Whenever I am kinder to my children than to my wife, then I immediately know that my motives are impure. If they were pure, I would be consistent with my niceness.
Kindness does not discriminate–unless our motives are wrong. The only reason a person will not be kind is that he chooses not to be. If he determines whom he will be sympathetic to, he is not motivated by God, but by evil motives.
It’s like the employee who is nice to his employer but is mean to his wife. The reason he is nice to his employer is that his motives are impure—he does not want to lose his job.
If his motive was to glorify God, then he would be nice at work and at home. It wouldn’t be about money, but about God’s glory. If Biff’s motives were pure, he would be kind to everyone in his home.
Biff has a goal in mind, and that purpose is what drives his parenting methodology. Pragmatism is another way of saying, “All that matters are the results.” Pragmatic parenting is results-driven: the end justifies the means.
It really does not matter how you get there as long as you get there. From Biff’s perspective, being unkind to his wife will have no impact on the results he is shooting for regarding his kids.
He’s after high grades for his children, not a well-nourished and well-cherished wife. He wants to make sure his kids don’t smoke weed, not whether he is a discouragement to his wife. Biff is a pragmatist.
One of the more prominent culprits in Biff’s worship structure is his propensity toward self-reliance. He gets a kick out of doing it himself. He does this because he can. The idea of trusting God does not resonate the way it should with him.
Even if it did, he would not know how to trust God in his parenting. He has fully bought into our culture’s high self-esteem model. Biff’s esteem of himself and his abilities are off the chart. This issue is one of the reasons he’s so unkind to his wife: he is superior, at least in his mind.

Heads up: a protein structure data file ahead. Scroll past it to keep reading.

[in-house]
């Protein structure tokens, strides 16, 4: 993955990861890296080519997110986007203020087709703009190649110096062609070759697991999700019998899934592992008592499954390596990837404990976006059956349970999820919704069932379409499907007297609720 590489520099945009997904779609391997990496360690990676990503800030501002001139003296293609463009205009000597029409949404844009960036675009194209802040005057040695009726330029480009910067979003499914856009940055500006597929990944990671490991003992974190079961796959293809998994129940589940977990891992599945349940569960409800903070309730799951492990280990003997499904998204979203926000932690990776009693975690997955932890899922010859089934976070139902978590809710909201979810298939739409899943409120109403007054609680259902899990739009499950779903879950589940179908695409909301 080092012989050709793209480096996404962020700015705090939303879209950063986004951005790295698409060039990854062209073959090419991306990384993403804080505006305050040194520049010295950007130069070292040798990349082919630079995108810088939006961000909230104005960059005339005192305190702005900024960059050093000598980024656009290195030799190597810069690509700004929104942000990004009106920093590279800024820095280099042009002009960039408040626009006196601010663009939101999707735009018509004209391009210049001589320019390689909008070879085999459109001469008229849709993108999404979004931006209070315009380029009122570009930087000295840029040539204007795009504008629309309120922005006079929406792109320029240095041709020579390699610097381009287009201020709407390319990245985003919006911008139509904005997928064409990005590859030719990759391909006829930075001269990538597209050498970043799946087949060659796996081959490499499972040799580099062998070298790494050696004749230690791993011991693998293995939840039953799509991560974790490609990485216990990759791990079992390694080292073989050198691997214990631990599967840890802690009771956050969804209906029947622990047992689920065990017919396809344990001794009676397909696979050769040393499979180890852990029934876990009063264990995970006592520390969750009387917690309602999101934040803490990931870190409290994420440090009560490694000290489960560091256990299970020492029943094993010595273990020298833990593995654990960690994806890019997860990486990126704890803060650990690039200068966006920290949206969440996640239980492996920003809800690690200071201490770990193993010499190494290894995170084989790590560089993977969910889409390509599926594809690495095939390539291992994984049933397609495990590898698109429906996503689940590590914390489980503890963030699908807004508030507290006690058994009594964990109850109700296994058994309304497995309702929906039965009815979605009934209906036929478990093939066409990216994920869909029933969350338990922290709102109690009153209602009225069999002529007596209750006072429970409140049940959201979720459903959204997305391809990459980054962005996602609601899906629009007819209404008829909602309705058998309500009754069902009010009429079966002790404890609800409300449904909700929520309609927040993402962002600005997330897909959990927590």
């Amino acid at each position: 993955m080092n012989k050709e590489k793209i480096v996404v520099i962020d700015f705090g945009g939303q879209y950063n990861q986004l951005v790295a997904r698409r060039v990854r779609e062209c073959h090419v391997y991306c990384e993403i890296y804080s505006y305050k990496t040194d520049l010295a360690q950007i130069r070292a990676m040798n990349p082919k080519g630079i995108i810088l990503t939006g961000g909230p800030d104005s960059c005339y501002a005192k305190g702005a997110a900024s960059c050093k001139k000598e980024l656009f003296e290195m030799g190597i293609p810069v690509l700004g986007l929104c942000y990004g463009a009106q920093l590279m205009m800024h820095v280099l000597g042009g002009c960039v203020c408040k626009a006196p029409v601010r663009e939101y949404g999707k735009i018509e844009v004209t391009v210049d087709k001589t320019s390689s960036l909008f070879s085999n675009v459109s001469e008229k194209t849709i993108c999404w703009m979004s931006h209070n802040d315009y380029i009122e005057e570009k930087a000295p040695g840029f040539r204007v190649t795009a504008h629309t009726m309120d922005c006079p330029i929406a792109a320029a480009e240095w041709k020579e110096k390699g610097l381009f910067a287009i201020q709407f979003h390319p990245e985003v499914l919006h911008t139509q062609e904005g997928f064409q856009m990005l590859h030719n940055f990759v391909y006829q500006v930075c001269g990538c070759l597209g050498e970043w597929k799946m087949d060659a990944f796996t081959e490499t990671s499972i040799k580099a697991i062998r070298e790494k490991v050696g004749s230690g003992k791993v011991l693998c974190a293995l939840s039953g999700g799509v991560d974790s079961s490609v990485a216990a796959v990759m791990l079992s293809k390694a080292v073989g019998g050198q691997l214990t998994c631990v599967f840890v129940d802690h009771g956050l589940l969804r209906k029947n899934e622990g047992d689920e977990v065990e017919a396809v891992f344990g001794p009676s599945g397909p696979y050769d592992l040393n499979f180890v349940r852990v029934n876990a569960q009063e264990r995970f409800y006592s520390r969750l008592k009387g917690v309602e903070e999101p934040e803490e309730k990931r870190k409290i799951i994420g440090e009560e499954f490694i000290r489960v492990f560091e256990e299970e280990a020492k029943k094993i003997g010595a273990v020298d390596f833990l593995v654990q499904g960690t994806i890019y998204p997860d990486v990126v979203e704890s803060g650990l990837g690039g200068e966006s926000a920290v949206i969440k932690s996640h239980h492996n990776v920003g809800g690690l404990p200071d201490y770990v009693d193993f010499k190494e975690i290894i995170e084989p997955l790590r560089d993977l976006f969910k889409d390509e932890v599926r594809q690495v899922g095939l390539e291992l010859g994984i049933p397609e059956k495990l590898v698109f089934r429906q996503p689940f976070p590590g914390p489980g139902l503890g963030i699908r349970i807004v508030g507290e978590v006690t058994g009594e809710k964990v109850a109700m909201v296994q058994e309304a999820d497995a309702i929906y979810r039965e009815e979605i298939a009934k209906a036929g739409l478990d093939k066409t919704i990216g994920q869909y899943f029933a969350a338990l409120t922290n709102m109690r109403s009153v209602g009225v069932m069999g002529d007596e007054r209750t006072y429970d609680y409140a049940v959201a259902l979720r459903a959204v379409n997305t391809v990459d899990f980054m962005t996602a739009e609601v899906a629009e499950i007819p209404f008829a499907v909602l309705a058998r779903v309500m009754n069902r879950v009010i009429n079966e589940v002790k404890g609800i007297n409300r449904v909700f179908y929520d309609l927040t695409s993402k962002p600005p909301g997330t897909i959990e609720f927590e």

Rather than learning how to glorify God in his marriage, his wife becomes one of the many means he uses to accomplish his goals. The self-reliant man will use any factors he deems an option to achieve his predetermined objectives.
For Biff, the goal is clear–he wants impressive kids who become great adults. His wife is just one of the many means he relies on to expedite the goals he has mapped out for his children.
The sin that is under the sin of self-reliance is fear. What I mean is that whenever there is one sin, you will always have another under that one. The sin of self-sufficiency has a sin under it that fuels it. That sin is fear.
Biff operates from a heart of fear. He is afraid his children will not turn out right. Maybe he had a bad experience as a child and did not want his kids to have his former life (Ephesians 4:22).
Maybe he has seen a lot of poor parenting models and the fruit of those inadequate models, and he does not want that to happen to his children. I don’t know what all the issues are, but whatever they are, fear is operating underneath the surface.
Most parents parent with a degree of fear working in their hearts. They are aware of the temptations in the culture. They know that it does not take much for their kids to fall. Rather than running to God first, the parent is tempted to “over-parent their children” because they are afraid.
It would not surprise me at all to find out that a lot of what is motivating Biff is his craving for reputation. More than likely he looks down on people (self-righteousness), at least some people, and is driven not to be like them.
He loves to be perceived a certain way. To have smart, well-trained, excellent children may not be so much about the children as it is about how he wants people to think about him.